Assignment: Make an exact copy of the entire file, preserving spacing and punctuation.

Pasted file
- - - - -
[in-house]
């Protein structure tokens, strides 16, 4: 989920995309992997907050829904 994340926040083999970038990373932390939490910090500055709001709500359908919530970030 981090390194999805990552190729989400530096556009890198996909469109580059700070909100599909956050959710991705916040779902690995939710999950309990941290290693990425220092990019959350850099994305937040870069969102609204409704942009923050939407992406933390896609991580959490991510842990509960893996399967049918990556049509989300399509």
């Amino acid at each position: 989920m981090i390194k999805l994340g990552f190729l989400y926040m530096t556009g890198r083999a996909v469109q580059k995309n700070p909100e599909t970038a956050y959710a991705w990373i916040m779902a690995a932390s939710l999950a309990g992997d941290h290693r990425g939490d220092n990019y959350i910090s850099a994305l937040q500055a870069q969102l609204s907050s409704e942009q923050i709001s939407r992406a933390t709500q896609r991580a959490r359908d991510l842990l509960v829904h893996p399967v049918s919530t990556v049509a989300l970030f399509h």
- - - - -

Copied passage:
[in-house]
């Protein structure tokens, strides 16, 4: 989920995309992997907050829904 994340926040083999970038990373932390939490910090500055709001709500359908919530970030 981090390194999805990552190729989400530096556009890198996909469109580059700070909100599909956050959710991705916040779902690995939710999950309990941290290693990425220092990019959350850099994305937040870069969102609204409704942009923050939407992406933390896609991580959490991510842990509960893996399967049918990556049509989300399509």
């Amino acid at each position: 989920m981090i390194k999805l994340g990552f190729l989400y926040m530096t556009g890198r083999a996909v469109q580059k995309n700070p909100e599909t970038a956050y959710a991705w990373i916040m779902a690995a932390s939710l999950a309990g992997d941290h290693r990425g939490d220092n990019y959350i910090s850099a994305l937040q500055a870069q969102l609204s907050s409704e942009q923050i709001s939407r992406a933390t709500q896609r991580a959490r359908d991510l842990l509960v829904h893996p399967v049918s919530t990556v049509a989300l970030f399509h």